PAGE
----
I don't know Lomas Brown, the former Detroit Lions offensive lineman who is now an ESPN analyst. Everything I know about him, however, reflects the classic lovable giant -- persona he has cultivated in his post-playing career.
"Santa Lomas," is a term I've heard more than once to describe him.
That's what makes Brown's startling admission this past Friday all the more surprising. If you missed it, Brown said on ESPN Radio's "SVP & Russillo" show that he had his own way of calling out quarterbacks.
"Know how I did it?" Brown said. "Let the guy hit them. Just let the D-linemen get a shot at him."
In fact, Brown recalled a specific instance when he allowed a Green Bay Packers defender to hit Lions quarterback Scott Mitchell in 1994. Mitchell suffered a broken right hand and was replaced by backup Dave Krieg, who led a comeback from a 24-0 deficit in a game the Packers ultimately won 38-30.
Brown had a few of the details wrong about the score, but as Kirkland Crawford of the Detroit Free Press notes, the basics line up. Brown said that "I'm not a big fan of Scott Mitchell" and made clear he wasn't joking. "He's just not on my Christmas list," Brown said. "He won't be getting any Christmas cards from me."
Here's how Brown described what he did:
"We were playing Green Bay in Milwaukee. We were getting beat 24-3 [sic] at the time, and [Mitchell] just stunk up the place, throwing interceptions, just everything. I looked at Kevin Glover, our All-Pro center, and I said, 'Glov, that is it.' I said, 'I'm getting him out of the game.'
"So I gave it the set out, but I got the gator arms on the guy at the last minute. He got around me. He hit Scott Mitchell. He did something to his finger. I don't know what he did to it, but he came out of the game. Dave Krieg came into the game. We ended up losing that game 27-24 [sic]. Now that man came in the game and got some work done. That man who came out of the game? I don't know what he was in there doing."
Told of the gravity of his admission, Brown said: "I've been out of the game since '02. I don't think much can happen to me. Yes, America, yes, I did it."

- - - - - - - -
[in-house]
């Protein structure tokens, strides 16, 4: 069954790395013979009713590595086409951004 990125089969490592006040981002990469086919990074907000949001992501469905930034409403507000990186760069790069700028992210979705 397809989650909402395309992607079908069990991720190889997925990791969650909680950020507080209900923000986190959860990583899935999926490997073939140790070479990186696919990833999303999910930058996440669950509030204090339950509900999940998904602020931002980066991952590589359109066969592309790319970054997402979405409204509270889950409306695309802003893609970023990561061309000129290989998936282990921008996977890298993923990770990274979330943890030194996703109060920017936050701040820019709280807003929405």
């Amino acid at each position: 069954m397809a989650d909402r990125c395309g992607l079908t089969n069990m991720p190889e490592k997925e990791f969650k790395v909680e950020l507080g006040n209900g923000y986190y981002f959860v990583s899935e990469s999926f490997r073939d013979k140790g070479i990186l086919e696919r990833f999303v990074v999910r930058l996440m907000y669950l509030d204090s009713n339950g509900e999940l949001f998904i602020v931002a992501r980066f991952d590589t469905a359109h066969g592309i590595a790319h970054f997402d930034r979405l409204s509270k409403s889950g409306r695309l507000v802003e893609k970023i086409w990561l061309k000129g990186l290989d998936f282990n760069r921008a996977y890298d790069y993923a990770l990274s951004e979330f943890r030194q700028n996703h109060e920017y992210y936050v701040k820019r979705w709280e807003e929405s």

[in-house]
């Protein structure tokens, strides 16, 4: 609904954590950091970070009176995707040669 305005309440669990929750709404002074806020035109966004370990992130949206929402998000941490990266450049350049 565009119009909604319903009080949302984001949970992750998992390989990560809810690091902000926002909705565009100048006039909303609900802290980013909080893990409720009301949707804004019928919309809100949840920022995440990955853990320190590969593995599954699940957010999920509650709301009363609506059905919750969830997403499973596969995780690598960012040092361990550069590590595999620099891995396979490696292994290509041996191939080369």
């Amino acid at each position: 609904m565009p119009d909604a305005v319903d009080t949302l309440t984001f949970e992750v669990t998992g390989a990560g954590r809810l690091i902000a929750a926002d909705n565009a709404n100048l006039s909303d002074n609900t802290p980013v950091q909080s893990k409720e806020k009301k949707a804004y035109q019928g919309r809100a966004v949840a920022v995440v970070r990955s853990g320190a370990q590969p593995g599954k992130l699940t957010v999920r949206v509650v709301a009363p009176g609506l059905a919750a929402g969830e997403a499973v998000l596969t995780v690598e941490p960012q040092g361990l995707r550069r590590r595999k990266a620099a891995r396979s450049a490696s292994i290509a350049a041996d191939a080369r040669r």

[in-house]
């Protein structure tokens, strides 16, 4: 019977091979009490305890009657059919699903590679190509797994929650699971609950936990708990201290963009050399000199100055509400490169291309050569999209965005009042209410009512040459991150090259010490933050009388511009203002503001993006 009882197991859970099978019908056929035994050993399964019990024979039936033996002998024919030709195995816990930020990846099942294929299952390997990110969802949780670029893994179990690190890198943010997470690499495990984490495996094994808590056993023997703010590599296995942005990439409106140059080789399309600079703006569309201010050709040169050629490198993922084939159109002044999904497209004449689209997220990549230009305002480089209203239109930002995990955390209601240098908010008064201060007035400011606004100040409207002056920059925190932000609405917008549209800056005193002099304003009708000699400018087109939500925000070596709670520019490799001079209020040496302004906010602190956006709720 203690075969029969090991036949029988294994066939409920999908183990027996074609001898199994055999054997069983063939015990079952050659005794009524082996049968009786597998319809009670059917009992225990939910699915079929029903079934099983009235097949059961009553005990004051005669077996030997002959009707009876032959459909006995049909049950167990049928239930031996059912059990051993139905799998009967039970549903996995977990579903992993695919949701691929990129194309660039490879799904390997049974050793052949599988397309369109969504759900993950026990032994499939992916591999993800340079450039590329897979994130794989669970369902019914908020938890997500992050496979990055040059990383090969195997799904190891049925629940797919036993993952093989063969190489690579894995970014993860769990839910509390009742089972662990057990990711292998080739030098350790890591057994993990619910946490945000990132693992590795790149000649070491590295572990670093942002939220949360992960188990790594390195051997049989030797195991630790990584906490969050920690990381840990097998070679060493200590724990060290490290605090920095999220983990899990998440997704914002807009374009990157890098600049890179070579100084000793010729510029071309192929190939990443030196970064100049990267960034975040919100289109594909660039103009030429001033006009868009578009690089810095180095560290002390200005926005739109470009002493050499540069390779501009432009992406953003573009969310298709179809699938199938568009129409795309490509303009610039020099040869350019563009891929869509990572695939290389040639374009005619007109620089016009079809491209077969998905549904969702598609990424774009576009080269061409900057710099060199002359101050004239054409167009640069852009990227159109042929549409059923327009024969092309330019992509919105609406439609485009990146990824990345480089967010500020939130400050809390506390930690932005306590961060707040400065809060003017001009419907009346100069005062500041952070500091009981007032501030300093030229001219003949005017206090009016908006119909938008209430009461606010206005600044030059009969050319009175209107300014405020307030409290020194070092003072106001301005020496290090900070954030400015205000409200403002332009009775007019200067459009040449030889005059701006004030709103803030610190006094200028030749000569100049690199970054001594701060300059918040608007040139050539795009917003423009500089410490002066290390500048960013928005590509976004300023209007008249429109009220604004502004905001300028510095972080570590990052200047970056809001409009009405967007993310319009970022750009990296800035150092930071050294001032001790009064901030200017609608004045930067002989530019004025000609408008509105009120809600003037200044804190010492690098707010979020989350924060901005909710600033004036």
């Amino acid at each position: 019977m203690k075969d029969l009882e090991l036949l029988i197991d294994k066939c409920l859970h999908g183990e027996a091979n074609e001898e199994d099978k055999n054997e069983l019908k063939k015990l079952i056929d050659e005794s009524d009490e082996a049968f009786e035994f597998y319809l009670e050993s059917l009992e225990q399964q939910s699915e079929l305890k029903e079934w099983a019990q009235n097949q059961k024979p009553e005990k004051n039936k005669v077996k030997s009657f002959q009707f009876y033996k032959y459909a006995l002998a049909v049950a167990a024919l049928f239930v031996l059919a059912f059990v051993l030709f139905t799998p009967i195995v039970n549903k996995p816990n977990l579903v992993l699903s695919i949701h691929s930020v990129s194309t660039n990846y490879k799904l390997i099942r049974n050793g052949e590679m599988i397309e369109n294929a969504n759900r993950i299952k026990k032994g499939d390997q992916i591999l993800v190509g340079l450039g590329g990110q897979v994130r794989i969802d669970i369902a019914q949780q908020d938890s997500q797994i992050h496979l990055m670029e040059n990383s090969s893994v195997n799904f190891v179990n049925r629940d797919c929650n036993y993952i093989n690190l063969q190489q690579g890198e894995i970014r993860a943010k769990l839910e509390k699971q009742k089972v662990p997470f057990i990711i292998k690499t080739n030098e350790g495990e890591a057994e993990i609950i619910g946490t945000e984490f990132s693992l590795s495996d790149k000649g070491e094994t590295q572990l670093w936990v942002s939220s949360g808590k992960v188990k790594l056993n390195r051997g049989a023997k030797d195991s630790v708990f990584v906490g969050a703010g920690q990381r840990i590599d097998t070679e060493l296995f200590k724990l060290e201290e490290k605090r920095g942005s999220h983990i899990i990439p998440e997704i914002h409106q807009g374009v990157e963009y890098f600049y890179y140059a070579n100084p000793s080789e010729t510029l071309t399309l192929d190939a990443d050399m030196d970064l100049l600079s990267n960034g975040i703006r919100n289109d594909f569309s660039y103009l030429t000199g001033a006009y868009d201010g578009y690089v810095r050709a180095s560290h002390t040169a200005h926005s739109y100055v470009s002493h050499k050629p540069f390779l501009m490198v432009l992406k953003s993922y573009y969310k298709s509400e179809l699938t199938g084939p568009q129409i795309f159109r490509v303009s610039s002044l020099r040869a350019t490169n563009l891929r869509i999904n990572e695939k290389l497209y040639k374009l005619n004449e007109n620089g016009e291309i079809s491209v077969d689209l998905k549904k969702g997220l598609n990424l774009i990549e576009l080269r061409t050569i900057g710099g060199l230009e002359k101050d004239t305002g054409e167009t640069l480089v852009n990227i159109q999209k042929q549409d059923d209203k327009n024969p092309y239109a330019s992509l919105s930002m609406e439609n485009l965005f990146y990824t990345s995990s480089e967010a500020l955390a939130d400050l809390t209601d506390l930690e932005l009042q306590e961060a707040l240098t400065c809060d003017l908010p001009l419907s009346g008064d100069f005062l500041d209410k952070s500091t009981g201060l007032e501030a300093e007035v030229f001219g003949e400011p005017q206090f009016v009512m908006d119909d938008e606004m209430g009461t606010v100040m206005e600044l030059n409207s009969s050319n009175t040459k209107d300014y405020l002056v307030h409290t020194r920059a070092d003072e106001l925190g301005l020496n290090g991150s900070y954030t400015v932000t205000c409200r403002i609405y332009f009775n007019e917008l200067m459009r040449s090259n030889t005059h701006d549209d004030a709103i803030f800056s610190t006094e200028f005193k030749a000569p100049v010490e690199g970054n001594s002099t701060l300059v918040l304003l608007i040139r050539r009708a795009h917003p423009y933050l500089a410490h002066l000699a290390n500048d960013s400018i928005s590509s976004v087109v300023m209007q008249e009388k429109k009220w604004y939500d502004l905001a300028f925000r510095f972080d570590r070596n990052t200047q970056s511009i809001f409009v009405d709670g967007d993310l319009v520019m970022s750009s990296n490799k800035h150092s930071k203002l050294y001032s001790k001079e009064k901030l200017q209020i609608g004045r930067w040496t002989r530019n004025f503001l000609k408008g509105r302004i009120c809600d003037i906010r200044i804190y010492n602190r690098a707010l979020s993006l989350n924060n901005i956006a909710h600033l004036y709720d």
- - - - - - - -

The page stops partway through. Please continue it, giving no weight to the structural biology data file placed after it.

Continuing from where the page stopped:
It should go without saying that what Brown described runs counter to every intuition we have about being a teammate, about sportsmanship and fair play. Regardless of the sport, teams are built on the basic understanding that teammates are all on the same side, have the same goals and are working toward the common good. In football, the quarterback literally trusts his linemen to protect him -- and needs them to succeed in order to do his job.
The ease with which Brown told the story suggests it happens in the NFL more often than any of us want to know. But, quite frankly, it doesn't seem like something to be proud of or to brag about. Some things are better left unsaid.
There is no doubt Mitchell was having a terrible game -- five completions in 13 attempts for 63 yards and two interceptions -- and his tenure with the Lions was a tremendous disappointment. But there is no on-field crime that merits such twisted justice. Purposefully tanking on your job is a reflection of you and your character, not of the culpability you think your victim might have earned.
We've all spent time this year discussing the New Orleans Saints' attempts to intentionally injure players. What Brown admitted to -- doing his best to get his own teammate injured -- is worse. Everyone has a weak moment, and I don't think this should define Brown's career or his life. But in the context of a professional team game, it's as bad as it gets.